Every Texas attorney knows well that the standards of our profession are strict—and rightly so. And yet sometimes an attorney will either run afoul of them or be inappropriately charged with having done so. When this occurs—and the allegations charge misconduct—the Office of Chief Disciplinary Counsel of the State Bar of Texas is dispatched to investigate and, potentially, to discipline the attorney with measures up to and including revocation of their license to practice law.
The Texas Disciplinary Rules of Professional Conduct contain a provision on misconduct at Rule 8.04(a), which require that a lawyer not:
- violate these rules, knowingly assist or induce another to do so, or do so through the acts of another, whether or not the violation occurred in the course of a client-lawyer relationship;
- commit a serious crime or commit any other criminal act that reflects adversely on the lawyers honesty, trustworthiness or fitness as a lawyer in other respects;
- engage in conduct involving dishonesty, fraud, deceit or misrepresentation;
- engage in conduct constituting obstruction of justice;
- state or imply an ability to influence improperly a government agency or official;
- knowingly assist a judge or judicial officer in conduct that is a violation of applicable rules of judicial conduct or other law;
- violate any disciplinary or disability order or judgment;
- fail to timely furnish to the Chief Disciplinary Counsels office or a district grievance committee a response or other information as required by the Texas Rules of Disciplinary Procedure, unless he or she in good faith timely asserts a privilege or other legal ground for failure to do so;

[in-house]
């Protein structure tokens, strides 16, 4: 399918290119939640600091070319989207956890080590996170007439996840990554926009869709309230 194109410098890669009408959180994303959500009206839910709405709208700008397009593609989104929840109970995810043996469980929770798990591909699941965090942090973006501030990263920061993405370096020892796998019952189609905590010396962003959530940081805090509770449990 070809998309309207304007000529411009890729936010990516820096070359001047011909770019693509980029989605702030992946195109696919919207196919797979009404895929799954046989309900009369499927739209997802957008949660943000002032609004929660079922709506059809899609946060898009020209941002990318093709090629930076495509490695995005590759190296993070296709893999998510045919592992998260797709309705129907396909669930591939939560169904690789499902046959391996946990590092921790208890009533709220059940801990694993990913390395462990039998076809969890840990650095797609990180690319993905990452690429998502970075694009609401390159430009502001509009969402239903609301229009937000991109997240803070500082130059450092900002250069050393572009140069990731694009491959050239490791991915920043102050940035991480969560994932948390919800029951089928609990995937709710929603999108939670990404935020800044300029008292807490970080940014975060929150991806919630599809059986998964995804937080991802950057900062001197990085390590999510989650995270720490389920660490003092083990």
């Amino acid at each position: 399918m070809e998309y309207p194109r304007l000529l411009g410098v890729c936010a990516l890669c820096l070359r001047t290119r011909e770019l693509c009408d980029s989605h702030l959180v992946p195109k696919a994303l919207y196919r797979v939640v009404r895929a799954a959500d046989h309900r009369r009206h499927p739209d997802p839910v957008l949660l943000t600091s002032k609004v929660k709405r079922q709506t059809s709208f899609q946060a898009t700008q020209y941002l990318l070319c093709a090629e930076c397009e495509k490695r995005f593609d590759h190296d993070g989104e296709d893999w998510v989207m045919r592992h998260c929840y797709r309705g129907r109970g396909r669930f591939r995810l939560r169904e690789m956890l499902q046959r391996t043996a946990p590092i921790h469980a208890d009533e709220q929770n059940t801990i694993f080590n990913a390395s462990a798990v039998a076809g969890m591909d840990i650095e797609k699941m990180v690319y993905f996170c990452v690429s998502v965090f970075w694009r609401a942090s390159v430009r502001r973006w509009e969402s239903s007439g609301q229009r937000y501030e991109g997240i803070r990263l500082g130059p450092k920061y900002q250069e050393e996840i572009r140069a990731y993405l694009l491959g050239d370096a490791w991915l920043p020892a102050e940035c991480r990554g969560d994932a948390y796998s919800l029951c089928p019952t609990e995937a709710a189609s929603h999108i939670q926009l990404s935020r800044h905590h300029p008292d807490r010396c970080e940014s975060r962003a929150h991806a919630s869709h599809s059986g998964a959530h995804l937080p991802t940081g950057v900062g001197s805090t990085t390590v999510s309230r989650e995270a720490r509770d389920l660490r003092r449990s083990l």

- engage in conduct that constitutes barratry as defined by the law of this state;
- fail to comply with section 13.01 of the Texas Rules of Disciplinary Procedure relating to notification of an attorneys cessation of practice;
- engage in the practice of law when the lawyer is on inactive status, except as permitted by section 81.053 of the Government Code and Article XIII of the State Bar Rules, or when the lawyers right to practice has been suspended or terminated, including, but not limited to, situations where a lawyer’s right to practice has been administratively suspended for failure to timely pay required fees or assessments or for failure to comply with Article XII of the State Bar Rules relating to Mandatory Continuing Legal Education; or
- violate any other laws of this state relating to the professional conduct of lawyers and to the practice of law.
Any attorney charged with violating any of these rules should seek a professional license defense attorney to stand by their side through the entire process. We, attorneys, know how difficult it can be to see one’s own situation clearly when under stress—and that this is one of the things that makes our profession so valuable. The old adage “a man who is his own lawyer has a fool for a client” applies doubly to attorneys, who should certainly know better.
Our law firm helps attorneys like you keep their licenses when those licenses are under attack by the Texas State Bar.
BERTOLINO LLP proudly represents attorneys under fire across the entire State of Texas. To best serve our clients, we have offices in Austin, Houston, and San Antonio. If you are facing disciplinary action, contact us today or call (512) 717-5432 and schedule a case evaluation.